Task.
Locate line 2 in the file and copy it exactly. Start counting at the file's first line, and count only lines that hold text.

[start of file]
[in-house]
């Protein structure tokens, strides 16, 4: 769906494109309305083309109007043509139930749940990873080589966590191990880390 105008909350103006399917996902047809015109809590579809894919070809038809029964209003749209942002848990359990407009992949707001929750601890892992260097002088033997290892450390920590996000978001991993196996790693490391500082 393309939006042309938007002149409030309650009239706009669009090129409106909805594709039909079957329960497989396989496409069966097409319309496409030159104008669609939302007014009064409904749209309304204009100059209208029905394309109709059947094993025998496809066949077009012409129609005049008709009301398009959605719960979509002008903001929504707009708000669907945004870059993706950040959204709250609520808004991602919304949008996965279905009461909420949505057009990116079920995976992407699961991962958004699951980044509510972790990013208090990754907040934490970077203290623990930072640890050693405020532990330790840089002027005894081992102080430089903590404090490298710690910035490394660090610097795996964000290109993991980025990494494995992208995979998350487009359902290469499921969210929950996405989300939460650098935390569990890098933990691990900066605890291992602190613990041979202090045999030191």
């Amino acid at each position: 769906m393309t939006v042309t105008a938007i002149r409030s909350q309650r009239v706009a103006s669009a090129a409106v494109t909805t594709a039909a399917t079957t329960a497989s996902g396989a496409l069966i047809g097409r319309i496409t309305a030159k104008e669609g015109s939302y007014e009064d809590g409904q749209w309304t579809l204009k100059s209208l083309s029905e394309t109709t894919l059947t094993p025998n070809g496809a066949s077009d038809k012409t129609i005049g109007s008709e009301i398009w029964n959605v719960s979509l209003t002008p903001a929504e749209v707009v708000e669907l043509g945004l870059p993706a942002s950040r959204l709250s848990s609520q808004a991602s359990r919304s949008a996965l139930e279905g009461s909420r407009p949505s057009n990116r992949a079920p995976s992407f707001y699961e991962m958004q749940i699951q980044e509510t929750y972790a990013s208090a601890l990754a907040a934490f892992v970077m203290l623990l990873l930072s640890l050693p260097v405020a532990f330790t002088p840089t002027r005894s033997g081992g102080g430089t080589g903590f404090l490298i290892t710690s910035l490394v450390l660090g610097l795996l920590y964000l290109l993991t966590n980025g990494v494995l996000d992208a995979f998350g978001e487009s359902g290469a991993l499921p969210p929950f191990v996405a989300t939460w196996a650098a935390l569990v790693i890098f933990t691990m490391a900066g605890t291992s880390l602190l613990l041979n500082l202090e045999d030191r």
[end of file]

């Protein structure tokens, strides 16, 4: 769906494109309305083309109007043509139930749940990873080589966590191990880390 105008909350103006399917996902047809015109809590579809894919070809038809029964209003749209942002848990359990407009992949707001929750601890892992260097002088033997290892450390920590996000978001991993196996790693490391500082 393309939006042309938007002149409030309650009239706009669009090129409106909805594709039909079957329960497989396989496409069966097409319309496409030159104008669609939302007014009064409904749209309304204009100059209208029905394309109709059947094993025998496809066949077009012409129609005049008709009301398009959605719960979509002008903001929504707009708000669907945004870059993706950040959204709250609520808004991602919304949008996965279905009461909420949505057009990116079920995976992407699961991962958004699951980044509510972790990013208090990754907040934490970077203290623990930072640890050693405020532990330790840089002027005894081992102080430089903590404090490298710690910035490394660090610097795996964000290109993991980025990494494995992208995979998350487009359902290469499921969210929950996405989300939460650098935390569990890098933990691990900066605890291992602190613990041979202090045999030191």